2. Brief facts of the prosecution is that sample of drug Theruptor Hand Rub was drawn from the premises of M/s. Rajan Medical Shop, Walajah on 23.05.2020 by the Drug Inspector of Ranipet Range sent for analysis to Government Analyst, Chennai. Another drug sample of Therupter Hand Rub was taken from same shop by the Drug Inspector of Vellore II Range on the same day and the same was also sent for analysis to Chennai. After the Reports were received, show cause notices were issue on 16.09.2020 and 10.09.2020 respectively and filed cases against the Petitioner.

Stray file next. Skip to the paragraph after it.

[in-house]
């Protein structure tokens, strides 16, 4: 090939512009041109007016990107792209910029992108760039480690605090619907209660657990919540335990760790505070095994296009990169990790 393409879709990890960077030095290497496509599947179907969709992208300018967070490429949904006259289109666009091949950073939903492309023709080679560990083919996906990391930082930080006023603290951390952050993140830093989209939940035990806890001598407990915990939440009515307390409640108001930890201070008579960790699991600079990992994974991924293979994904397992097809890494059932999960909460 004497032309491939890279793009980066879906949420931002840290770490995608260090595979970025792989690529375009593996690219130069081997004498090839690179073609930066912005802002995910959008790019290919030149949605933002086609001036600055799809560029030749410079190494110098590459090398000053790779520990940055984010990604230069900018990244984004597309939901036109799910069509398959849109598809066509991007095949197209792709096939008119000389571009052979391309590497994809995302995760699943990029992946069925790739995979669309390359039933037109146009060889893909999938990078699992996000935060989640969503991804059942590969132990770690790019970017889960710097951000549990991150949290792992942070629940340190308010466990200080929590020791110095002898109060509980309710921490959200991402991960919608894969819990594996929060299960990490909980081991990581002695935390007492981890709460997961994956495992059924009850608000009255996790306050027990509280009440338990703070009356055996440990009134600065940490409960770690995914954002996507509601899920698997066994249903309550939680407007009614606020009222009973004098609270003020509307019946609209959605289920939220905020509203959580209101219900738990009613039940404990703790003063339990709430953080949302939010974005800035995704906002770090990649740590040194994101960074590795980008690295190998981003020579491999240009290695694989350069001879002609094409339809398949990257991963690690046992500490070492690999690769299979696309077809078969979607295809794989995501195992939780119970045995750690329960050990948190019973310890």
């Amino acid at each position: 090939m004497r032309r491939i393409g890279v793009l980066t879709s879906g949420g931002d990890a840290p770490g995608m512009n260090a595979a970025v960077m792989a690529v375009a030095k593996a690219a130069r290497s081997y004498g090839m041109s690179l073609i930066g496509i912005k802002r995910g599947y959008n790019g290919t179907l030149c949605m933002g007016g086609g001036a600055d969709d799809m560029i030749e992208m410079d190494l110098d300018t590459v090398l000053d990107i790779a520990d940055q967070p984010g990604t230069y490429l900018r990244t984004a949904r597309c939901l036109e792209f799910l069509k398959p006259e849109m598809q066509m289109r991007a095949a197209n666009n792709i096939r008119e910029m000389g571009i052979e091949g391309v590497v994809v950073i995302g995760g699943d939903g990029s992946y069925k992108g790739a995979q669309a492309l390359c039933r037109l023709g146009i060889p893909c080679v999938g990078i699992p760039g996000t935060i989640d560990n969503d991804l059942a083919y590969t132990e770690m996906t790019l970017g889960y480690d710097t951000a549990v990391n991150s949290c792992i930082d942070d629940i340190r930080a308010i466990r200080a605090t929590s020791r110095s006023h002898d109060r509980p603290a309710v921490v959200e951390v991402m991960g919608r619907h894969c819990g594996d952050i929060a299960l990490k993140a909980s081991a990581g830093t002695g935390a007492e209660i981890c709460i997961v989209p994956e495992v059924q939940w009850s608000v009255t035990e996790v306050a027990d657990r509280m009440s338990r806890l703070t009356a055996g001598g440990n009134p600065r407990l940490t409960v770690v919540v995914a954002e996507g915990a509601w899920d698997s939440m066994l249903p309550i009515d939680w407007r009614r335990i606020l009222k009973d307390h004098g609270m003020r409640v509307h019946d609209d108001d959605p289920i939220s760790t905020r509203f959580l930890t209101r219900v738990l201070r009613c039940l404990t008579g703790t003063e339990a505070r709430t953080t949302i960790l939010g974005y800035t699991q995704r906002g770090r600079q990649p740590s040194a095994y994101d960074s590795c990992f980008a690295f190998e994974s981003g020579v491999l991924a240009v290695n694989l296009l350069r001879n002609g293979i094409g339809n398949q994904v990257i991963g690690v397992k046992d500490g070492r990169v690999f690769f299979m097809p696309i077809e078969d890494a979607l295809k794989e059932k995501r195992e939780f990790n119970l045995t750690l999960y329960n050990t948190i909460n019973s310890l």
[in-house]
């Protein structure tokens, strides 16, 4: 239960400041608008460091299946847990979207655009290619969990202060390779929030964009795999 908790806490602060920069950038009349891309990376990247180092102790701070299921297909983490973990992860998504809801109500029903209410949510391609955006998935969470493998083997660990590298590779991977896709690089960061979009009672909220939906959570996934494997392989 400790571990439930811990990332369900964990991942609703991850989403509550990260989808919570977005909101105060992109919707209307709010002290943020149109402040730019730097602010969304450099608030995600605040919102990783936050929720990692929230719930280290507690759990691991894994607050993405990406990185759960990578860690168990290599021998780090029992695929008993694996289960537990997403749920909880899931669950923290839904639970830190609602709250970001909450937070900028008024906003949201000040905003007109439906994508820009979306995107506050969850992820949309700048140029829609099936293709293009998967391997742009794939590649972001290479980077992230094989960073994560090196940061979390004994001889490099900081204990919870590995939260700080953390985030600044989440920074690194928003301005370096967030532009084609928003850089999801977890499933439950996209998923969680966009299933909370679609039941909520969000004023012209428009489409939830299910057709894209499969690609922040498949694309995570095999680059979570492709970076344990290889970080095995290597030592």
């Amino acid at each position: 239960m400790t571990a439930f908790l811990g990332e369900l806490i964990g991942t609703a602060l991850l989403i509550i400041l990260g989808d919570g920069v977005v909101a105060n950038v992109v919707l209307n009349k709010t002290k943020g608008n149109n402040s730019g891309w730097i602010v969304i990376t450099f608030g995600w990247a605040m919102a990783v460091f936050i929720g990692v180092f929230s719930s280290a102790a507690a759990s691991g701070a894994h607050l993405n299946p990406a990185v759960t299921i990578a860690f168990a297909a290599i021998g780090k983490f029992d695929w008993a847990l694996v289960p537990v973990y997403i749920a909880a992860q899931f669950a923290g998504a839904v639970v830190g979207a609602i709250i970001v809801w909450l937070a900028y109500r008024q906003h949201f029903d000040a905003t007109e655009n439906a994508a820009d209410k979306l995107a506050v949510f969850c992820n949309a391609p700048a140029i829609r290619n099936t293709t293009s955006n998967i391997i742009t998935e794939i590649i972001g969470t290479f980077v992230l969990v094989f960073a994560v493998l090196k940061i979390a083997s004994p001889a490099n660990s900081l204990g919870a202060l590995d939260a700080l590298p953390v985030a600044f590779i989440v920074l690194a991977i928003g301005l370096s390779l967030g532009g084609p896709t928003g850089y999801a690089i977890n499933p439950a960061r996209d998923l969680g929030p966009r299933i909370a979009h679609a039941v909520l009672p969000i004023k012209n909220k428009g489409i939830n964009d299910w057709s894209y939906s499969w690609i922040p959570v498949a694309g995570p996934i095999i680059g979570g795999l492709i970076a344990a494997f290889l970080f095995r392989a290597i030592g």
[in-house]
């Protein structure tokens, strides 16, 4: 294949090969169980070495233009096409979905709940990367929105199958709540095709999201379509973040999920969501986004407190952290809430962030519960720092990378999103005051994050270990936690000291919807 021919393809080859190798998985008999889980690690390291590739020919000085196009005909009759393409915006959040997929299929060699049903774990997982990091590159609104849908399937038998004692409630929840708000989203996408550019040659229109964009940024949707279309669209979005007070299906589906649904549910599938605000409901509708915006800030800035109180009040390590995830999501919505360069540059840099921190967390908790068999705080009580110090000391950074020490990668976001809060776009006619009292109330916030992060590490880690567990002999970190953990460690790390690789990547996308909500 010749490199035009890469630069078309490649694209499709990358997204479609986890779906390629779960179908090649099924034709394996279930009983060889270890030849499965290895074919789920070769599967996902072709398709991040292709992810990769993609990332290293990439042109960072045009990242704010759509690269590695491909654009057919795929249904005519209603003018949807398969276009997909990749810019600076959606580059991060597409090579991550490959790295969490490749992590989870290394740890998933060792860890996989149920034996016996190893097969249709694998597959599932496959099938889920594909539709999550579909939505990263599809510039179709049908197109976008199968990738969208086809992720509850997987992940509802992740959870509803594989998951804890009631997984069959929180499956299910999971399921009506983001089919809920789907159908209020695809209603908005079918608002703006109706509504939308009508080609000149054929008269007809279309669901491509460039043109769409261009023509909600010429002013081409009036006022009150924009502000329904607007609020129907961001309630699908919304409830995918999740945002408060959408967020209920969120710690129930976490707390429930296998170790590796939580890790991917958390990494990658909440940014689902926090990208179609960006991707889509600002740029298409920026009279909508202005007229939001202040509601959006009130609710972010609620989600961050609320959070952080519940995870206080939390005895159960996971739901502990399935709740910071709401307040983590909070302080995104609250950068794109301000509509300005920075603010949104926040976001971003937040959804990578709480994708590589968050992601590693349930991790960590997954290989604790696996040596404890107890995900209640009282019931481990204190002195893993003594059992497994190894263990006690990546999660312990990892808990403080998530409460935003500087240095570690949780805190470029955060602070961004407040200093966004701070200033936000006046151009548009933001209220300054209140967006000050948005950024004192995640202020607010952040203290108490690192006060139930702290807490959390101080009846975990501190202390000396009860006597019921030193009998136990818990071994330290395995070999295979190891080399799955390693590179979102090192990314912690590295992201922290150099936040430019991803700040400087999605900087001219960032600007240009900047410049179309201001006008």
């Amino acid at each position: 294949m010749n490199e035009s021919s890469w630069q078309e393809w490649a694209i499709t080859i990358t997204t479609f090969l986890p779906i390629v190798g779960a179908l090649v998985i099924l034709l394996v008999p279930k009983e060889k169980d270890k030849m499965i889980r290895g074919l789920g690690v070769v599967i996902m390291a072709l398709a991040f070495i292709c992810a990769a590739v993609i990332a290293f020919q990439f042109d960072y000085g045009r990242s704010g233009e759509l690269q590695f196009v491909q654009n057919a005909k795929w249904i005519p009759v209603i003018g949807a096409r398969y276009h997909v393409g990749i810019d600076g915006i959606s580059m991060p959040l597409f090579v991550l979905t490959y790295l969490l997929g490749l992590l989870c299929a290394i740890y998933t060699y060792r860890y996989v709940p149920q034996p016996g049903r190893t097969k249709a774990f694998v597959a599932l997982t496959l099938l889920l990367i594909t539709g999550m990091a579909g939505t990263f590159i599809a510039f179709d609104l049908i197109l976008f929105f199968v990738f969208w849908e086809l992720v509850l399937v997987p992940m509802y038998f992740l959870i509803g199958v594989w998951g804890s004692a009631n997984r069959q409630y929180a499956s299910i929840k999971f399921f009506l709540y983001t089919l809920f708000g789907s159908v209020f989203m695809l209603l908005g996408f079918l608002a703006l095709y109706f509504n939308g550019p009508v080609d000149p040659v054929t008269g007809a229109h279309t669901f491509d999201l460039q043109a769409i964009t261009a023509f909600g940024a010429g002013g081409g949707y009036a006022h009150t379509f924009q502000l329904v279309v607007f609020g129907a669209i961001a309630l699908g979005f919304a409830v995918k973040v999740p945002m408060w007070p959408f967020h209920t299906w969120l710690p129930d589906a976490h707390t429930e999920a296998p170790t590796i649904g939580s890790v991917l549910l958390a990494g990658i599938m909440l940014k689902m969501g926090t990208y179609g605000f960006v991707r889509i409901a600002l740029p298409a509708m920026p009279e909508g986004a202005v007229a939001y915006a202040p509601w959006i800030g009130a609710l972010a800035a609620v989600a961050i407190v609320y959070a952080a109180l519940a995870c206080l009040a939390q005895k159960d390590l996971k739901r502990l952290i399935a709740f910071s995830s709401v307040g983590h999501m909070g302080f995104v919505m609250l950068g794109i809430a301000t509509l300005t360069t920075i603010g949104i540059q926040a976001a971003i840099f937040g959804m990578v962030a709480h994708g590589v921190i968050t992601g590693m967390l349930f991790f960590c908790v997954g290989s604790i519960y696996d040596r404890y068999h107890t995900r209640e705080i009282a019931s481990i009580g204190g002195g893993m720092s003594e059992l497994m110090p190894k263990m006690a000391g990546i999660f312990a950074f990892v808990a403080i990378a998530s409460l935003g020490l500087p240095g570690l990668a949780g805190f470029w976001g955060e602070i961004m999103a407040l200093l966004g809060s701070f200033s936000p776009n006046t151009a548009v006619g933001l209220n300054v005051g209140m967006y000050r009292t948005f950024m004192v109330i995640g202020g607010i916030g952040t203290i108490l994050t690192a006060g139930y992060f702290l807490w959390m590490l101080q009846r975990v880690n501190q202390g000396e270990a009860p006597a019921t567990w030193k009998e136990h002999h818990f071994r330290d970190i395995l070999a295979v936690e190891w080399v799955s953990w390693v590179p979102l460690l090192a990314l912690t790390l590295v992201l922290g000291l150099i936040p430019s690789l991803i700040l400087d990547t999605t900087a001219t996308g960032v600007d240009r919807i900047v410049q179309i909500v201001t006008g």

3. It is the case of the Prosecution that the samples were lifted from the premises at Walajah, after sent for Government Analysis, they were reported as standard quality however, there is a “Misbranding”. It is the contention of the prosecution that Label Claim Composition is Each 100g of solution contains: Chlorhexidine Gluconate Solution IP 2.5%v/v equivalent to Chlorexidine Gluconate 0.5%v/v, Denatured Ethyl Alcohol 70%v/v. Thereafter show cause notice issued and finally found that the Petitioner is the manufacturer and they issued show cause notice and found that they have not obtained any license to produce the above drug, besides there is a misbranding. Hence the prosecution has been launched for the above offences.